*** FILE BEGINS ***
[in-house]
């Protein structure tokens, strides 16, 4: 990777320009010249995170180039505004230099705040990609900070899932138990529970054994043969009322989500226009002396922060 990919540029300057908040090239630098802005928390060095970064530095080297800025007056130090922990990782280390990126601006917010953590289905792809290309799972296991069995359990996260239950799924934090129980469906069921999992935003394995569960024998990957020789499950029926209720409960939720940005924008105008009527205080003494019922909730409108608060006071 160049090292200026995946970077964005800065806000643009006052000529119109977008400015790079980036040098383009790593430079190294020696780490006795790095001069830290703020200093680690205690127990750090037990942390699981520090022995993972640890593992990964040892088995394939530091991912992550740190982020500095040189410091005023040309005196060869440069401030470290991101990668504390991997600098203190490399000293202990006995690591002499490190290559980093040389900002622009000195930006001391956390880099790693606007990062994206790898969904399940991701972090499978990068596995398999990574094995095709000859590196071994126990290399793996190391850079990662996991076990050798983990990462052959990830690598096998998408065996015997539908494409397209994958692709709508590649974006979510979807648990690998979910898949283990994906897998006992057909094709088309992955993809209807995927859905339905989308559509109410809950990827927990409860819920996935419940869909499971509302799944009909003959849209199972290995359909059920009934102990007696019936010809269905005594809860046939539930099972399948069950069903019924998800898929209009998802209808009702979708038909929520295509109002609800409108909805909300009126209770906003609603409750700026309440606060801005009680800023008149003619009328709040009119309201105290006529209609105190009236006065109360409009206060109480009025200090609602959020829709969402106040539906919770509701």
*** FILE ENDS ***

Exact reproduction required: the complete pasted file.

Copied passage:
[in-house]
């Protein structure tokens, strides 16, 4: 990777320009010249995170180039505004230099705040990609900070899932138990529970054994043969009322989500226009002396922060 990919540029300057908040090239630098802005928390060095970064530095080297800025007056130090922990990782280390990126601006917010953590289905792809290309799972296991069995359990996260239950799924934090129980469906069921999992935003394995569960024998990957020789499950029926209720409960939720940005924008105008009527205080003494019922909730409108608060006071 160049090292200026995946970077964005800065806000643009006052000529119109977008400015790079980036040098383009790593430079190294020696780490006795790095001069830290703020200093680690205690127990750090037990942390699981520090022995993972640890593992990964040892088995394939530091991912992550740190982020500095040189410091005023040309005196060869440069401030470290991101990668504390991997600098203190490399000293202990006995690591002499490190290559980093040389900002622009000195930006001391956390880099790693606007990062994206790898969904399940991701972090499978990068596995398999990574094995095709000859590196071994126990290399793996190391850079990662996991076990050798983990990462052959990830690598096998998408065996015997539908494409397209994958692709709508590649974006979510979807648990690998979910898949283990994906897998006992057909094709088309992955993809209807995927859905339905989308559509109410809950990827927990409860819920996935419940869909499971509302799944009909003959849209199972290995359909059920009934102990007696019936010809269905005594809860046939539930099972399948069950069903019924998800898929209009998802209808009702979708038909929520295509109002609800409108909805909300009126209770906003609603409750700026309440606060801005009680800023008149003619009328709040009119309201105290006529209609105190009236006065109360409009206060109480009025200090609602959020829709969402106040539906919770509701």